Springboard Shelters for Homeless Assembled in Georgetown, DE

GEORGETOWN, DE–  Sussex County will soon join more than 80 other communities nationwide with an innovative approach to address homelessness.

Supported largely by private donations and volunteer help, the Georgetown Pallet Shelter Village is now being erected on an acre of land owned by First State Community Action Agency.

“Having the shelters in place, along with sewer, water and electricity,  before winter arrives has been our first priority,” said Judson Malone, executive director of Springboard. Malone noted that support from Preston Schell, president of Ocean Atlantic, was critical to meeting that deadline as the project awaits promised American Rescue Plan funding.

Next on the drawing board will be the construction of a community center for meal delivery, staff offices and group meetings;  until then, a  large heated tent will serve as a temporary center.

The Village concept will provide personal housing and intense case management services for up to 60 homeless individuals now living in and around Georgetown.

Results seen at dozens of similar villages show about 60% of those served will achieve self-sufficiency – including employment and housing – within 6 months of entering the Village.

“This is a demonstration program, designed to show state,  county and local officials how tax dollars can be better deployed for intervention than only emergency services for the homeless,” said Malone.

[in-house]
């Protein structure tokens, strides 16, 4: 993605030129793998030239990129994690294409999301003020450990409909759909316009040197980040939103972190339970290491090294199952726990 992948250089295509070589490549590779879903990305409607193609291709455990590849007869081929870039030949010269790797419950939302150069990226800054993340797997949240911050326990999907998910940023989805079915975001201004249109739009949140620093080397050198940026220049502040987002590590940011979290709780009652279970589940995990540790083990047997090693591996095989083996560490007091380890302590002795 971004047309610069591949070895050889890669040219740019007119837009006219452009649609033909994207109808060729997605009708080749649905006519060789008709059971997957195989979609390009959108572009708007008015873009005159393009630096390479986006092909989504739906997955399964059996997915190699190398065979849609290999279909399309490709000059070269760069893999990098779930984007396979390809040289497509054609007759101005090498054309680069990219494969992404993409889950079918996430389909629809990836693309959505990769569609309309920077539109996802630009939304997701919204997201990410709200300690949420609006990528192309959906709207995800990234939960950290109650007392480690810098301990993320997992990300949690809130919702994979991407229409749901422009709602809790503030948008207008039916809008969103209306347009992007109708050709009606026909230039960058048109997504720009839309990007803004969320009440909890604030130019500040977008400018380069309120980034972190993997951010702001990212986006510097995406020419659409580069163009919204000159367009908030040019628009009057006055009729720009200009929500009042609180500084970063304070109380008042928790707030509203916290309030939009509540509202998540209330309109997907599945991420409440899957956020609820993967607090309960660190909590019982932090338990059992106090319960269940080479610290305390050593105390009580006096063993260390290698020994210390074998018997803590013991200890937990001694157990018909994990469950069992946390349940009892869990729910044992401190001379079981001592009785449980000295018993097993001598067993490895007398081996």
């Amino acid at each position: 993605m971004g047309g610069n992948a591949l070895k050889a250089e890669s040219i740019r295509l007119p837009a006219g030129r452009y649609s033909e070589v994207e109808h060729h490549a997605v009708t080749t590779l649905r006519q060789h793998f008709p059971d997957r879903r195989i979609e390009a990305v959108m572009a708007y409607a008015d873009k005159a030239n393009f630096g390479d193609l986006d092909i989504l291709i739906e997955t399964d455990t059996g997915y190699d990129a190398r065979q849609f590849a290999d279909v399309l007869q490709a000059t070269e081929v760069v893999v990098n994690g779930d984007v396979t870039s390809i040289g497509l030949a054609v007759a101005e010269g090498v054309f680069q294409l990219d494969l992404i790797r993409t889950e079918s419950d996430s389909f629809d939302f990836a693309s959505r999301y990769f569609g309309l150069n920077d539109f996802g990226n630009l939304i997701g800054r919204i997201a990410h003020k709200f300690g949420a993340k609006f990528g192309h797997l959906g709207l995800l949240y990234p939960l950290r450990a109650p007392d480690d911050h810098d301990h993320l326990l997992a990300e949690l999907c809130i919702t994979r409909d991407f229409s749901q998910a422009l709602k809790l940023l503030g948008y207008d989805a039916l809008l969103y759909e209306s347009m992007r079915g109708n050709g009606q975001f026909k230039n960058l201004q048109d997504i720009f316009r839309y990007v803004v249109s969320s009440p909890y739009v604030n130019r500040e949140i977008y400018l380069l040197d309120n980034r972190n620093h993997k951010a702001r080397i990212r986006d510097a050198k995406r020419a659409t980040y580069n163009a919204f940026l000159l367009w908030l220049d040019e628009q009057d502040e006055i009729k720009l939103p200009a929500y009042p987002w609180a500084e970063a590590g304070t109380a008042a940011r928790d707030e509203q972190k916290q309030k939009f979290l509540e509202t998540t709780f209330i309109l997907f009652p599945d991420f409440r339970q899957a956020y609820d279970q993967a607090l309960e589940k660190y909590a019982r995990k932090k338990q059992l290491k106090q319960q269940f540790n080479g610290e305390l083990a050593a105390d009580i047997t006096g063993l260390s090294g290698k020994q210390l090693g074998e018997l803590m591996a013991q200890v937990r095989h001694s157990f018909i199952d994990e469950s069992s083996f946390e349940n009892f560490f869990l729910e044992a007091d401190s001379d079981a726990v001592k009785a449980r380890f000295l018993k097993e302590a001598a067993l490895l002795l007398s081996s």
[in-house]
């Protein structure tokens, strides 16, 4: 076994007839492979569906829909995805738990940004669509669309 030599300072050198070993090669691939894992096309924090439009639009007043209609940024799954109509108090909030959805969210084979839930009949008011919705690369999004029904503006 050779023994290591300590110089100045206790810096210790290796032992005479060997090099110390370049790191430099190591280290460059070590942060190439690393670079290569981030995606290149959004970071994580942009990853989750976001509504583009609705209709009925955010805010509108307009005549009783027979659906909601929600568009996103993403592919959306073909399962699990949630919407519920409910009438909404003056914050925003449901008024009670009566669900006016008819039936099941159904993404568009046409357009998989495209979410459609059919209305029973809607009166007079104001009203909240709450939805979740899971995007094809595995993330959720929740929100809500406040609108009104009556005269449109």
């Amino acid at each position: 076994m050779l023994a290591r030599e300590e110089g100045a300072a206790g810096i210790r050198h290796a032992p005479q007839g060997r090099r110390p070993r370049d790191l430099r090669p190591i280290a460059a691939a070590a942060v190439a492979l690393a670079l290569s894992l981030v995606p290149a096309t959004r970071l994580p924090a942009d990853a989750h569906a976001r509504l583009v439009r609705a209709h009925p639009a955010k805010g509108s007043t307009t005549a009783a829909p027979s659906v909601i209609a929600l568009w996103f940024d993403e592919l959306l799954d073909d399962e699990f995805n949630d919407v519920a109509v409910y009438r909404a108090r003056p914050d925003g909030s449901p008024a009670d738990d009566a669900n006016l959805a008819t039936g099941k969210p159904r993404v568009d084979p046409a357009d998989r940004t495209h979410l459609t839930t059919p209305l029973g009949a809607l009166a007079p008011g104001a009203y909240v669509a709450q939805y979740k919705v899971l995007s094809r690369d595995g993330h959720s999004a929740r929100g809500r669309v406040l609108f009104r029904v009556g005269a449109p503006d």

The Village is partnering with a number of local agencies to provide the health, education and guidance services required for participants. These include First State, Beebe Healthcare, Georgetown Police and Public Library, La Red Health Center, Brandywine Counseling and Community Services and a variety of state agencies. It is also now fully staffed by case workers,  security personnel and operations personnel with years of experience working with the homeless.

Malone said private donations should fund operations at the Georgetown model for 2-3 years, after which significant public support will be required. Over that period,  he expects as many as 300 people to transition from homelessness to independent living at a cost of about $15,000 per person.

“We are fortunate to draw on the experience of many other villages in developing sound, workable policies, procedures and expectations,” Malone said.

Malone noted the early support of Dogfish Head Brewery and, most recently, Nickle Electric and George & Lynch in assembling the shelters. Horizon Philanthropic Services assembled private funders, including Longwood and Laffey-McHugh Foundations, WSFS Bank and Highmark of Delaware, plus the support of Georgetown Town Council, which funded the purchase of the 40 shelters.

A campaign will soon be underway to help raise private donations for the Village’s ongoing operational costs. For information about donations, interested parties can call 302-270-4996.